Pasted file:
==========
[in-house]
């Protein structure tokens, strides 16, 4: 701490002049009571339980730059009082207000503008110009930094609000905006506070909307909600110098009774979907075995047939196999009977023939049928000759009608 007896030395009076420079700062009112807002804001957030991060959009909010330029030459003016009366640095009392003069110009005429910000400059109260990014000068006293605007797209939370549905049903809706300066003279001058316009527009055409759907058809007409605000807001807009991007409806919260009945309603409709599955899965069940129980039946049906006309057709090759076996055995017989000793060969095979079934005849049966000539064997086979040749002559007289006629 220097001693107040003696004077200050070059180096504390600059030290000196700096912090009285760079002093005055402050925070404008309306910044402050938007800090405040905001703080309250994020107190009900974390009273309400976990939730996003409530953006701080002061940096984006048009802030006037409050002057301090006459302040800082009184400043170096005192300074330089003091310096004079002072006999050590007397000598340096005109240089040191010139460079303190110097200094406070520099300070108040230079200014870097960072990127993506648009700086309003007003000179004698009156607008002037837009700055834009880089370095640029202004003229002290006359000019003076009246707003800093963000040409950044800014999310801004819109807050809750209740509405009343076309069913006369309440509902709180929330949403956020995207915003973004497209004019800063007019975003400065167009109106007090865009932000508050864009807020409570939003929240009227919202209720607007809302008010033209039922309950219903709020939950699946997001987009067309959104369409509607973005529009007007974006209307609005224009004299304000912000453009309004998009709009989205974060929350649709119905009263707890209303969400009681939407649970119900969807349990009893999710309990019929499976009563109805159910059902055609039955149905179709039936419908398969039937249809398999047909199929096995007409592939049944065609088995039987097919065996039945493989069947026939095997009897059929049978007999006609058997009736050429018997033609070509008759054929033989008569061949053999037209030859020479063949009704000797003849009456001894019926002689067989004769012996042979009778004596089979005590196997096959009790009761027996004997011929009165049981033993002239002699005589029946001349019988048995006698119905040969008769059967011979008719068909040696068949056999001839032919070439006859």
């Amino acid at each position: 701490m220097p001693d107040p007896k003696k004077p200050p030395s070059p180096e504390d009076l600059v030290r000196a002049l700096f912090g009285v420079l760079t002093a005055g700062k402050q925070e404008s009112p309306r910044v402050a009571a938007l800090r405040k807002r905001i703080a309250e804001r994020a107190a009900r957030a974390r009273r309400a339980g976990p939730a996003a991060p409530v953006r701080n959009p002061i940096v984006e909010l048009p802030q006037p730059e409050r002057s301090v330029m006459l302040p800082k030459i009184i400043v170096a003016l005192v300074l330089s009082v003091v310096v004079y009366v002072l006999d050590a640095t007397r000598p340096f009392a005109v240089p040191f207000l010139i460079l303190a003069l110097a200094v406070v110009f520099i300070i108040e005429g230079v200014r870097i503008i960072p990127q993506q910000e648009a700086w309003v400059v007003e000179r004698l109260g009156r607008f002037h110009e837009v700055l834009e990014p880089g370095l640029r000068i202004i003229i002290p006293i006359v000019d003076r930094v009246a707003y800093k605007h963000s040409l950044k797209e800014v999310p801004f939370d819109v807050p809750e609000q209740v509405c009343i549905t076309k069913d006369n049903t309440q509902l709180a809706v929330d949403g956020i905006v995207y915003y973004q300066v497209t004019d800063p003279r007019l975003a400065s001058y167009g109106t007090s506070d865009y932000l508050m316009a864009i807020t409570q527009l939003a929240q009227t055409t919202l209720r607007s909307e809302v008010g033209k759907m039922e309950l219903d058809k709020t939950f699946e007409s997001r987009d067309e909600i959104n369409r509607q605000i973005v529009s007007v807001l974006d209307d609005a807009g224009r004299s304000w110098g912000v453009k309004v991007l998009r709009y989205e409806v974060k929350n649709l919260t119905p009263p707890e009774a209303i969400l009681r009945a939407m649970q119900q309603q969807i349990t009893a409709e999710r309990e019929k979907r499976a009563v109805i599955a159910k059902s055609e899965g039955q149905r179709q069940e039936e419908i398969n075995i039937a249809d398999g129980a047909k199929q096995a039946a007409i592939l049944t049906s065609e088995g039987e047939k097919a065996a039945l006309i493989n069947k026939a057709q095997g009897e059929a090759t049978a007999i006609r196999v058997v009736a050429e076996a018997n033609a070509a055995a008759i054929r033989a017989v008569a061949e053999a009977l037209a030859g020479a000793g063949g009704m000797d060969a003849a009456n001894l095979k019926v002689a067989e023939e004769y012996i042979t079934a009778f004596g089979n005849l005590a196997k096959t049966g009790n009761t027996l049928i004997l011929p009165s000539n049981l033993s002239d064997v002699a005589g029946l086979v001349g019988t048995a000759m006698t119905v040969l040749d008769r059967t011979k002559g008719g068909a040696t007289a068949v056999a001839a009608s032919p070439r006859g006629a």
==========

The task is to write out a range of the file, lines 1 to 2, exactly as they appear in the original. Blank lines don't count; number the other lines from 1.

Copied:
[in-house]
């Protein structure tokens, strides 16, 4: 701490002049009571339980730059009082207000503008110009930094609000905006506070909307909600110098009774979907075995047939196999009977023939049928000759009608 007896030395009076420079700062009112807002804001957030991060959009909010330029030459003016009366640095009392003069110009005429910000400059109260990014000068006293605007797209939370549905049903809706300066003279001058316009527009055409759907058809007409605000807001807009991007409806919260009945309603409709599955899965069940129980039946049906006309057709090759076996055995017989000793060969095979079934005849049966000539064997086979040749002559007289006629 220097001693107040003696004077200050070059180096504390600059030290000196700096912090009285760079002093005055402050925070404008309306910044402050938007800090405040905001703080309250994020107190009900974390009273309400976990939730996003409530953006701080002061940096984006048009802030006037409050002057301090006459302040800082009184400043170096005192300074330089003091310096004079002072006999050590007397000598340096005109240089040191010139460079303190110097200094406070520099300070108040230079200014870097960072990127993506648009700086309003007003000179004698009156607008002037837009700055834009880089370095640029202004003229002290006359000019003076009246707003800093963000040409950044800014999310801004819109807050809750209740509405009343076309069913006369309440509902709180929330949403956020995207915003973004497209004019800063007019975003400065167009109106007090865009932000508050864009807020409570939003929240009227919202209720607007809302008010033209039922309950219903709020939950699946997001987009067309959104369409509607973005529009007007974006209307609005224009004299304000912000453009309004998009709009989205974060929350649709119905009263707890209303969400009681939407649970119900969807349990009893999710309990019929499976009563109805159910059902055609039955149905179709039936419908398969039937249809398999047909199929096995007409592939049944065609088995039987097919065996039945493989069947026939095997009897059929049978007999006609058997009736050429018997033609070509008759054929033989008569061949053999037209030859020479063949009704000797003849009456001894019926002689067989004769012996042979009778004596089979005590196997096959009790009761027996004997011929009165049981033993002239002699005589029946001349019988048995006698119905040969008769059967011979008719068909040696068949056999001839032919070439006859």